I’m often reminded that what we think we know about a particular travel destination may not be the reality at all. I found this to be especially true with my recent visit to the Canary Islands.
I’ve always known this Spanish archipelago to be a somewhat downmarket beach holiday destination. Just search for popular islands like Tenerife or Gran Canaria. The first images that will pop up will surely be large, all-inclusive hotel complexes and beaches filled with an older crowd, most wearing bucket hats.
It was precisely how I had always imagined the Canaries: an unpretentious place for a cheap all-inclusive beach holiday, or maybe a sunny location for retirees — a bit like the European version of Florida. Very commercialised and kind of uncool.
Well, it’s funny how your impressions can change once you’ve actually been and experienced a destination beyond the poster images.
I was totally unprepared for the islands’ epic landscapes. On Tenerife, if you head to the Anaga Mountains in the northeast corner, you may feel that you are practically on a different island compared to the commercial beach resorts of the south. I loved the nature hikes and authenticity of some of the Tenerifian towns; this motivated me to create this guide highlighting a different side of the archipelago’s largest island.
As I island-hopped around the Canaries, it was especially the smaller islands that took me by surprise.
Just a 40-minute ferry ride from Tenerife’s mass tourism hub is the wild and unspoiled island of La Gomera. Locals described this island as ‘Jurassic Park’, and on arrival, that was just what it felt like. La Gomera is covered in cloud forests brimming with ferns and lianas and offers some of the most jaw-dropping volcanic landscapes and authentic local culture. Between the banana farms and the terraced fields, you might even think you’re in the Caribbean.
Who knew that you could go to the Canaries for a cultural trip? If I had only considered the popular marketing images of the Canaries, I would have never believed this, and after visiting La Gomera, I could barely comprehend that this magical place was also the Canary Islands.
Already impressed by La Gomera, the gorgeous island of La Palma sent my enthusiasm into overdrive. Not only known as the best hiking island of the Canaries, La Palma is also one of the world’s best places for star-gazing, ranked alongside the starlight reserves found in Hawaii and Chile. On a clear night, the sky twinkling with countless stars, a local astronomer gave me an exhaustive tour of the universe, showing planets, stars, galaxies and nebulae from one of the island’s many official star-gazing lookout points.
Honestly, my original reason for visiting the Canary Islands was to escape a pandemic-struck winter on the European continent. The idea was to work remotely from the Canary Islands, happy to have just some sunshine and tapas while getting some work done.
The islands have lately been gaining more attention among digital nomads as a great place to work remotely, opening the Canaries to a new target audience besides the retired beach loungers whom the Canaries are typically marketed to.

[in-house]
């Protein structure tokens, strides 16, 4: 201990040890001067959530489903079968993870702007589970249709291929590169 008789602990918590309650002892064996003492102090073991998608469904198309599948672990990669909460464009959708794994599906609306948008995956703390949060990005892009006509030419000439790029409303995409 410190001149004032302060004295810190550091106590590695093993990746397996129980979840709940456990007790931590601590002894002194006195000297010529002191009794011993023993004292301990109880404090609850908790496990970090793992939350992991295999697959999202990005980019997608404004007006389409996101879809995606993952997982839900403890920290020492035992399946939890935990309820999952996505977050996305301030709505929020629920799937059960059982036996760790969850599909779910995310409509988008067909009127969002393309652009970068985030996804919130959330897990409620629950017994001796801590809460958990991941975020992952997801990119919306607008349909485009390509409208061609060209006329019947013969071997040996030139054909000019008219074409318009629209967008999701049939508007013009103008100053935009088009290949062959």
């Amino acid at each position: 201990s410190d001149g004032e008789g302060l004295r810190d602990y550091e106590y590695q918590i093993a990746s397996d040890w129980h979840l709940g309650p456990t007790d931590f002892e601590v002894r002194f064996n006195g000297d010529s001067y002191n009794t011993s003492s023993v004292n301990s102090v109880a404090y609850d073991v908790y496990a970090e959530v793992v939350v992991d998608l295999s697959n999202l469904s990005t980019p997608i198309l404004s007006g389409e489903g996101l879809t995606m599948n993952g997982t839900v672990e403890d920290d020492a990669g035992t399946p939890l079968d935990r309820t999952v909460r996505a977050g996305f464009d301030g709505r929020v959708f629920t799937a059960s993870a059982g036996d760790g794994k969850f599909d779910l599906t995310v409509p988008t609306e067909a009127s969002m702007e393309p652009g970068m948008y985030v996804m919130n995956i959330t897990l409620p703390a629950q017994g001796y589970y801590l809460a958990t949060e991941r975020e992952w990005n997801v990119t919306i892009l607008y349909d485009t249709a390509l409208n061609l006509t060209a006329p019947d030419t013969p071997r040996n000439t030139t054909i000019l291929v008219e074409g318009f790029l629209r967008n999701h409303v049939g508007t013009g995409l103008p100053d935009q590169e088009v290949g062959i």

But these islands proved far more interesting than just a sunny place with WiFi. As I realised just what a great travel destination the Canaries are, I extended my trip to twice as long as planned and visited four islands instead of one.
Sure enough, some bits of Tenerife and Gran Canaria weren’t entirely appealing to my snobby traveller tastes. If these islands had had an urban planning committee in the ’70s, judging by some of the garish tourist accommodation, they were definitely asleep on the job. The dedicated tourist areas on these islands conformed to the Canaries’ stereotypical image, though luckily, they were also easily avoided.
(Of course, as I visited during the pandemic the islands were much quieter than usual, though it was still completely obvious which areas are booming with package tourism in normal times.)
It’s funny how deceiving our concepts of certain travel destinations can be, often only knowing and believing what’s explicitly been marketed. Through marketing, tourists know that Ibiza is only a party island and that Paris is truly for romantics. In reality, very few places can ever be pigeonholed that way. For instance, what you don’t often hear is that people also visit Ibiza for cultural trips in winter; a different set of people visiting for entirely different reasons than the summer crowd.
I’m glad to have discovered that the Canary Islands offer a much wider range of experiences than I thought. The British retiree beach bum is definitely their tourism industry’s cash cow, which is fine, albeit appealing to a fairly specific audience. Yet there are also numerous examples of eco- and sustainable tourism, astro tourism, adventure sports, whale watching, remote work retreats, and so much more. Hopefully, my guides to Tenerife, La Palma, and La Gomera inspire you to give the Canaries a closer look if you had not considered it before.
Travel is best when you are surprised by what you find, which was absolutely the case for me on this trip to the Canary Islands. I hope to be proven ignorant many more times!
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